1 Introduction

Contemporary machine learning approaches successfully solve many natural language processing tasks, spanning from question answering, disambiguation, duplicate detection to classification. The emerging paradigm that successfully solves these tasks are transformer-based language models, i.e. deep neural networks that are first pre-trained on large corpora and only fine-tuned for a specific task (Devlin et al. 2019; Jing and Xu 2019).

Even though such (black-box) models offer state-of-the-art performance, the models are not directly explainable (Rudin 2019). Further, specialized hardware, such as Tensor Processing Units (TPUs) or GPGPUs (General Purpose Graphical Processing Units) are needed for their training and evaluation. Neural language models (such as the transformer architectures) inherently operate with dense vector spaces (embeddings), leveraging the multiparallelism of the modern hardware (Jouppi et al. 2017). This work focuses on the other part of the model spectrum: we investigated whether different sparse representations of text could be evolved in a low-resource manner, offering similar performance as dense representations, especially in settings where the available data is scarce. The main contributions of this work are summarized below.

  • We propose autoBOT (automatic Bags-Of-Tokens), a system capable of efficient, simultaneous learning from multiple representations of a given document set.

  • The system’s hyperparameters are optimized by using an evolutionary algorithm, adopted for exploration of high-dimensional sparse vector spaces—evolution governs the representation used for learning by a collection of linear models trained with stochastic gradient descent.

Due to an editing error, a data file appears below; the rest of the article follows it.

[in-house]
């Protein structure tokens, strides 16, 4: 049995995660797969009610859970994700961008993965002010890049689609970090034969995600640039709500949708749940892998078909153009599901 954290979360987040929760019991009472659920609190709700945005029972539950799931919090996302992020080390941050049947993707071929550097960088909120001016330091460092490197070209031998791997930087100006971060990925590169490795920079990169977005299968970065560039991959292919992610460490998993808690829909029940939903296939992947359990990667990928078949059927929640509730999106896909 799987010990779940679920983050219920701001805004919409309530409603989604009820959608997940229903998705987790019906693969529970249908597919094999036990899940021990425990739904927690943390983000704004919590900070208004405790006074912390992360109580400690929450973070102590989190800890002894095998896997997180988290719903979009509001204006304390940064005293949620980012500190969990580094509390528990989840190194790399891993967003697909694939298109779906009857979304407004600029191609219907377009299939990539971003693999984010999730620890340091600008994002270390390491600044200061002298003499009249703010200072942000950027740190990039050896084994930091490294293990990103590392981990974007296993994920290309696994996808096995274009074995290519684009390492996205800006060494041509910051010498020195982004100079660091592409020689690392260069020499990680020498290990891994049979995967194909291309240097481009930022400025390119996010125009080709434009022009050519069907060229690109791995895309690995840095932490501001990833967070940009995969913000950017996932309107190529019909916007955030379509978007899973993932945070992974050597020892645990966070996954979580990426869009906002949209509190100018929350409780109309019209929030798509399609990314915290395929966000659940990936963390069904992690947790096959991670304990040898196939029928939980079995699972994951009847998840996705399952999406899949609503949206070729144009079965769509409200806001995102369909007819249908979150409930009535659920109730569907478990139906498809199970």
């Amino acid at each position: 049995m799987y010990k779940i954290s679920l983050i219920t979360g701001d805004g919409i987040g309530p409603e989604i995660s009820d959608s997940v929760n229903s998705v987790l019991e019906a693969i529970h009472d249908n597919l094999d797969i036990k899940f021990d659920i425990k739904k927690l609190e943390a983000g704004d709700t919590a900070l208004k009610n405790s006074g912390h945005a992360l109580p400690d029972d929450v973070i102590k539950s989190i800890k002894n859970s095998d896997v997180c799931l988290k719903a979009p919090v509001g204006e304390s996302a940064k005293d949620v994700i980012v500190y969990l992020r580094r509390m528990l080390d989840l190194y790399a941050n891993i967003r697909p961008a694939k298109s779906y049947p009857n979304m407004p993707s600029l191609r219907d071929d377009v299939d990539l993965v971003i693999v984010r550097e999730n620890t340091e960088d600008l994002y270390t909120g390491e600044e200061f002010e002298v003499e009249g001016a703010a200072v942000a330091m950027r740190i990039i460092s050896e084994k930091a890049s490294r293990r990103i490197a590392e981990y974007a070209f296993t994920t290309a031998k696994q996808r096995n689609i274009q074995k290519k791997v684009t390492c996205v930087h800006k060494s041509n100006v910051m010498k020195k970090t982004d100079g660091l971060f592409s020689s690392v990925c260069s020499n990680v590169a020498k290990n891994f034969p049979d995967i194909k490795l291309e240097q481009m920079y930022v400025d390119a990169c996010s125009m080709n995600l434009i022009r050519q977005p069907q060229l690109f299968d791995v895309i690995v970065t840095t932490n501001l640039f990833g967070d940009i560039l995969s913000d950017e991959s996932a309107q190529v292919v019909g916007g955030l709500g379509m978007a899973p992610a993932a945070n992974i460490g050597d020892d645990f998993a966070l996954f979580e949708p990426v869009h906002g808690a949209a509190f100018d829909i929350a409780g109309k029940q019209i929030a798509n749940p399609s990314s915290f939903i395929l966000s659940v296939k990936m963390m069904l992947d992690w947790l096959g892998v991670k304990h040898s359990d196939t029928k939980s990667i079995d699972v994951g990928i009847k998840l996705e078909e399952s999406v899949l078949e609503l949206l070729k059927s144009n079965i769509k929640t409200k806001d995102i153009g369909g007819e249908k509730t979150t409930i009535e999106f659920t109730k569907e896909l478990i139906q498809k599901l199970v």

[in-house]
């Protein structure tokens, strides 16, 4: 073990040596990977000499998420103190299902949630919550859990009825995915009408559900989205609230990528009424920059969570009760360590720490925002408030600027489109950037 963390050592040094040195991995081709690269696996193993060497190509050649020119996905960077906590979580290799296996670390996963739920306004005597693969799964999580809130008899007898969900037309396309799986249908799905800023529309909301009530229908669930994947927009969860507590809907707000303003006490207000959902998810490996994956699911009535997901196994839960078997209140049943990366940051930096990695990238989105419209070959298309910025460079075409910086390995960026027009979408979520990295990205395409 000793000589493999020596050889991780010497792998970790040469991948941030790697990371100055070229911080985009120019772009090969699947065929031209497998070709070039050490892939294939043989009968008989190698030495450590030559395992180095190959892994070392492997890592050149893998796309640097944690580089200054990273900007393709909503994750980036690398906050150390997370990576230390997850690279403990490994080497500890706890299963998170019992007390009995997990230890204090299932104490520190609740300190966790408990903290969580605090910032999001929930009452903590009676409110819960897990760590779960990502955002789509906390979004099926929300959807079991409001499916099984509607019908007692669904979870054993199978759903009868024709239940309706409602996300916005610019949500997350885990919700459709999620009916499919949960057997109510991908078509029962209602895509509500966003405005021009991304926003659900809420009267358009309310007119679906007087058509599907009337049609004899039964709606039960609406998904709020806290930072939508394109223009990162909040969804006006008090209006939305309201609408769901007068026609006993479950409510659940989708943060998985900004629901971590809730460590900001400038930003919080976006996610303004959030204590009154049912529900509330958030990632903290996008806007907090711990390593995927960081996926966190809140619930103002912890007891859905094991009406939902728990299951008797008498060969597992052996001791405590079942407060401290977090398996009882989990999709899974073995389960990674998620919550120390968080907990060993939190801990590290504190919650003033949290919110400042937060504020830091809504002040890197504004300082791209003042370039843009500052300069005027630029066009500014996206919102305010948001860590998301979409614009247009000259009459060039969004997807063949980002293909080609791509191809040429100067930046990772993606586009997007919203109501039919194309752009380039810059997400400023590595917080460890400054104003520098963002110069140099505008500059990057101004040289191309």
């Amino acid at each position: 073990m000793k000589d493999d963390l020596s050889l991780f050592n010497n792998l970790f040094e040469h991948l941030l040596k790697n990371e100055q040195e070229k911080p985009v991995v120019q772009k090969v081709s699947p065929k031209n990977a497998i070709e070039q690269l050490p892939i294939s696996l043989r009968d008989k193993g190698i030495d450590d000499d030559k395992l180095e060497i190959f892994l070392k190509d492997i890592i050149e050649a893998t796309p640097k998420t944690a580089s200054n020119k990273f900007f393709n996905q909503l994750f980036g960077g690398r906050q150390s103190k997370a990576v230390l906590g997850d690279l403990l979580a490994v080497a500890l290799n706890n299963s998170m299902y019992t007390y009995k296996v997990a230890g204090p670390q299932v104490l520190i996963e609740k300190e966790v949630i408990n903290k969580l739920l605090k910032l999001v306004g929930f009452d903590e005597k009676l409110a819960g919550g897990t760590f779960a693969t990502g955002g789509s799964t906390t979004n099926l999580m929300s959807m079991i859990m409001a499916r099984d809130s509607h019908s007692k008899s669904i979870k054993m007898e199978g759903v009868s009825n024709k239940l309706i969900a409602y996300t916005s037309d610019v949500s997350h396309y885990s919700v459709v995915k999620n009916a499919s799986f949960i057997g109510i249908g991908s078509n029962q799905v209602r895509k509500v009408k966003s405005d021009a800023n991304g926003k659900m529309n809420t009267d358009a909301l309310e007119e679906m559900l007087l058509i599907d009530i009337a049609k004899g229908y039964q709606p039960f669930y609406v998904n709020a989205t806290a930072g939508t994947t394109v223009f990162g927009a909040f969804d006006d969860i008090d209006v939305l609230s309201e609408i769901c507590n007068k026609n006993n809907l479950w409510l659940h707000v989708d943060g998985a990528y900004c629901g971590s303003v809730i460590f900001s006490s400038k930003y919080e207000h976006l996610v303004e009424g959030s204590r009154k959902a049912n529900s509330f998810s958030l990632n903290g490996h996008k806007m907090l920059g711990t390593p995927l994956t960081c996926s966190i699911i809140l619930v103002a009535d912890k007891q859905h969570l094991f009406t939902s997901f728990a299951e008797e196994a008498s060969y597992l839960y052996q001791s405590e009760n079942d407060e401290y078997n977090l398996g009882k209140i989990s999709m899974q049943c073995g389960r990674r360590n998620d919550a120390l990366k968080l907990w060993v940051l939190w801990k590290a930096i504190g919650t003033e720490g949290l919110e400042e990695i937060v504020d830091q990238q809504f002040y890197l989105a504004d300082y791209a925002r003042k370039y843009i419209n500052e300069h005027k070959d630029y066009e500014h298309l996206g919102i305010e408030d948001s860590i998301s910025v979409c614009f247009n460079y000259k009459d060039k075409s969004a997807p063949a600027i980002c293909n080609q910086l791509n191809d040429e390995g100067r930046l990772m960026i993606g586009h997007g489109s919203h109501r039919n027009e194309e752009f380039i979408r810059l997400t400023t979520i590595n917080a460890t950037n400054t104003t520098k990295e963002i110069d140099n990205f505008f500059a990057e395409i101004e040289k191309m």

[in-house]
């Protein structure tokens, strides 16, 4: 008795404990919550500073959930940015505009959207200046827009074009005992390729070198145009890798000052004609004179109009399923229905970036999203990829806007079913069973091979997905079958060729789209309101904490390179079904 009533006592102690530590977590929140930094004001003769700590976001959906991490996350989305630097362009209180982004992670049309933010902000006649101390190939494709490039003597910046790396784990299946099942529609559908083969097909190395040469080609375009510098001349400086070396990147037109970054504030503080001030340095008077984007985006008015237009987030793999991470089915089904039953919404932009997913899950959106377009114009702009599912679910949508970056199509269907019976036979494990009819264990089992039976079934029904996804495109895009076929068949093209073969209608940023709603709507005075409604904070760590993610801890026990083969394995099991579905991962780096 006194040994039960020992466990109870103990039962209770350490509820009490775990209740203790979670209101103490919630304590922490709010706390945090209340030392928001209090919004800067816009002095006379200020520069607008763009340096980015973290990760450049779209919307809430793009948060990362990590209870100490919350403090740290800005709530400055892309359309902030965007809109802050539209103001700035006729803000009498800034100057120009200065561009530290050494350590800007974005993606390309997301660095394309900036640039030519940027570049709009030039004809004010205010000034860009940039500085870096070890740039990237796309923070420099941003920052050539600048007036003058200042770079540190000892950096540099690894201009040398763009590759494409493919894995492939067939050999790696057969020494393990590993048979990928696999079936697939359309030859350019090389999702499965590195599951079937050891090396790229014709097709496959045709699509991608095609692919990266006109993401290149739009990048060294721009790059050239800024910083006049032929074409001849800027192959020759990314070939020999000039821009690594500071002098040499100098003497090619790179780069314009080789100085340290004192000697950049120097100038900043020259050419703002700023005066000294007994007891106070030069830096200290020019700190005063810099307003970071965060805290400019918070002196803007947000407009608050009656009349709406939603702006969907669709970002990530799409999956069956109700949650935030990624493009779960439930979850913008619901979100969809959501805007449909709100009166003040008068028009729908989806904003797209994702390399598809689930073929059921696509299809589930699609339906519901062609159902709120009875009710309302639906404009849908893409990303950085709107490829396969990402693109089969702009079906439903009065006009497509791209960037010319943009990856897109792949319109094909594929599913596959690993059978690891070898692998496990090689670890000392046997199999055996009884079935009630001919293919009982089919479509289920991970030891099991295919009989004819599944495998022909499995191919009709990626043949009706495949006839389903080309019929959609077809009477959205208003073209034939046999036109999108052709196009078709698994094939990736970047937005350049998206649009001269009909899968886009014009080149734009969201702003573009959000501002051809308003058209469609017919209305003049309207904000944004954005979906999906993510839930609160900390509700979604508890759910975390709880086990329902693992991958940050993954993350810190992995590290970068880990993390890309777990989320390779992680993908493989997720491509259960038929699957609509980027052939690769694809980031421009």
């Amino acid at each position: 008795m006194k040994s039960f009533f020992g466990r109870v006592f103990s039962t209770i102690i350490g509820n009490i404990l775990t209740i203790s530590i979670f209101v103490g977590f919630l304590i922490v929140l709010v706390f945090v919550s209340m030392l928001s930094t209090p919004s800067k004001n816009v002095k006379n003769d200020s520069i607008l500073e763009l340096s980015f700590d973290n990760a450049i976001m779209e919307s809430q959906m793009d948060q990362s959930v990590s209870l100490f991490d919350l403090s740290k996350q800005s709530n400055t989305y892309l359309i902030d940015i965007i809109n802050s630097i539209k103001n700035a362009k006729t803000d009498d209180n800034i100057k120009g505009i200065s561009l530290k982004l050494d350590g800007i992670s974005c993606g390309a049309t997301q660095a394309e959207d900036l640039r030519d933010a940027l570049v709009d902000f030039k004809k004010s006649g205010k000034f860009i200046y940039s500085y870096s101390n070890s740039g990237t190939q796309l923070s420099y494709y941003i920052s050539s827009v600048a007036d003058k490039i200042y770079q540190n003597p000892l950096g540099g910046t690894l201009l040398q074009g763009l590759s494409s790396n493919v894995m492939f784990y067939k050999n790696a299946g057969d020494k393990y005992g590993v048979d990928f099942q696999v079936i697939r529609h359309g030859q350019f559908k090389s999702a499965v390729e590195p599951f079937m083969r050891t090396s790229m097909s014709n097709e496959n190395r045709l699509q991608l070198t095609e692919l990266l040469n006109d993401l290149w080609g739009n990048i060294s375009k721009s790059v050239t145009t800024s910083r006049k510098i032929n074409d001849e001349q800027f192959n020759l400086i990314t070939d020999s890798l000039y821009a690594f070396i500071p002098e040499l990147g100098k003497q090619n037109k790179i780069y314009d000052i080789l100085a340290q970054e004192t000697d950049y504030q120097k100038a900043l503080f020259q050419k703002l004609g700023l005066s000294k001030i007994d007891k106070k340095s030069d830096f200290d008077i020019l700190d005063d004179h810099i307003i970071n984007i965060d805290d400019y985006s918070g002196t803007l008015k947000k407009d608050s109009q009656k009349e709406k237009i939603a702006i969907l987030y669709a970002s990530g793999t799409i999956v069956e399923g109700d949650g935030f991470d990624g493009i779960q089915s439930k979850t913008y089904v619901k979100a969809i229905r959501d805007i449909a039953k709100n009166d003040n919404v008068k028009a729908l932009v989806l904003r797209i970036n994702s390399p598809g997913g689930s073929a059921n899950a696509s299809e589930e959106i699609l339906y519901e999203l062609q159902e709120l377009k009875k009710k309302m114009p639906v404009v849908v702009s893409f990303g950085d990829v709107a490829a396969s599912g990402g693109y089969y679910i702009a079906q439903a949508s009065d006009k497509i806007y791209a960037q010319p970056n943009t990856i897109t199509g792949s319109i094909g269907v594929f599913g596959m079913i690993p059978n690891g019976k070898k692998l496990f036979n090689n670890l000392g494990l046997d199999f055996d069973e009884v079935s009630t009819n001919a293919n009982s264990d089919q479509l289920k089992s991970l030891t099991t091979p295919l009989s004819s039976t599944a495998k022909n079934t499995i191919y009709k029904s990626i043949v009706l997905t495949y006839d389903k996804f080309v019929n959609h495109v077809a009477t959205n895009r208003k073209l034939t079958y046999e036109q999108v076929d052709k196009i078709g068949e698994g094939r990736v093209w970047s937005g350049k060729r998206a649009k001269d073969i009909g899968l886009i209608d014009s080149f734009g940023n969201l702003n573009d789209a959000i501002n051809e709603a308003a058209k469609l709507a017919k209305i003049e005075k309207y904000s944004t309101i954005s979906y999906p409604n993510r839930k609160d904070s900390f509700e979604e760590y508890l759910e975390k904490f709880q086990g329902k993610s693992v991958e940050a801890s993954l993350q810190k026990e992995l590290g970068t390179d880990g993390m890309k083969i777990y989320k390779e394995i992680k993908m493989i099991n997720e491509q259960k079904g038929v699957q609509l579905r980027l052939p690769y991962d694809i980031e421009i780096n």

• The dimension of the evolved space is estimated based on the expected sparsity of the representation.

  • The performance of autoBOT can be competitive to pre-trained transformer models and other state-of-the-art learners, as demonstrated on fourteen text classification data sets, while using less computational resources and requiring zero manual hyperparameter tuning for achieving reasonable out-of-the-box performance (given enough time).

  • autoBOT offers visualization of the similarity of parts of the feature space across multiple data sets. Such visualizations offer fast overview into key parts of the feature space relevant for a given data set.

  • We explore three novel feature types, namely features derived from document keywords, relational features that represent pairs of tokens at a given distance and first-order features constructed based on a collection of 34,074,917 grounded relations from the ConceptNet (Speer et al. 2017) knowledge graph.